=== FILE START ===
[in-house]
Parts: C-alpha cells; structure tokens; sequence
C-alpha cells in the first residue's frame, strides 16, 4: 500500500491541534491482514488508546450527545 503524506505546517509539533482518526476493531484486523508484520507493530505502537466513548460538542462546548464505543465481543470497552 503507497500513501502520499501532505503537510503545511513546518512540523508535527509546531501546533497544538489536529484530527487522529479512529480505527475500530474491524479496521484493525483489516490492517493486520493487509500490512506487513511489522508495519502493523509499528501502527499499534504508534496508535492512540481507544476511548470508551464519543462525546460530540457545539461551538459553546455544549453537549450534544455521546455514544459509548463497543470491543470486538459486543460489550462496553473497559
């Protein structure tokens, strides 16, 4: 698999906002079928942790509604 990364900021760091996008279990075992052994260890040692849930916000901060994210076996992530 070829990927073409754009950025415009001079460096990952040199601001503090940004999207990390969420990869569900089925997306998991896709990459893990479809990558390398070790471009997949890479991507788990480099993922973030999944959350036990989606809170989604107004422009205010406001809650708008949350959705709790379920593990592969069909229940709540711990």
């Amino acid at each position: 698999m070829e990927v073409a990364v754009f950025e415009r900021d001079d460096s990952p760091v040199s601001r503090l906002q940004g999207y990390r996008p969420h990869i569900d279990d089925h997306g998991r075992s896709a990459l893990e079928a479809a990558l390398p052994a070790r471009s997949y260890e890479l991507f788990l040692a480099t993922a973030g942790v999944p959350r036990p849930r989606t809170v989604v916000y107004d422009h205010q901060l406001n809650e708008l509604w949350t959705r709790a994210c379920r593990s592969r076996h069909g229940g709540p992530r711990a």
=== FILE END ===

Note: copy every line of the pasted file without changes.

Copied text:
[in-house]
Parts: C-alpha cells; structure tokens; sequence
C-alpha cells in the first residue's frame, strides 16, 4: 500500500491541534491482514488508546450527545 503524506505546517509539533482518526476493531484486523508484520507493530505502537466513548460538542462546548464505543465481543470497552 503507497500513501502520499501532505503537510503545511513546518512540523508535527509546531501546533497544538489536529484530527487522529479512529480505527475500530474491524479496521484493525483489516490492517493486520493487509500490512506487513511489522508495519502493523509499528501502527499499534504508534496508535492512540481507544476511548470508551464519543462525546460530540457545539461551538459553546455544549453537549450534544455521546455514544459509548463497543470491543470486538459486543460489550462496553473497559
């Protein structure tokens, strides 16, 4: 698999906002079928942790509604 990364900021760091996008279990075992052994260890040692849930916000901060994210076996992530 070829990927073409754009950025415009001079460096990952040199601001503090940004999207990390969420990869569900089925997306998991896709990459893990479809990558390398070790471009997949890479991507788990480099993922973030999944959350036990989606809170989604107004422009205010406001809650708008949350959705709790379920593990592969069909229940709540711990």
């Amino acid at each position: 698999m070829e990927v073409a990364v754009f950025e415009r900021d001079d460096s990952p760091v040199s601001r503090l906002q940004g999207y990390r996008p969420h990869i569900d279990d089925h997306g998991r075992s896709a990459l893990e079928a479809a990558l390398p052994a070790r471009s997949y260890e890479l991507f788990l040692a480099t993922a973030g942790v999944p959350r036990p849930r989606t809170v989604v916000y107004d422009h205010q901060l406001n809650e708008l509604w949350t959705r709790a994210c379920r593990s592969r076996h069909g229940g709540p992530r711990a």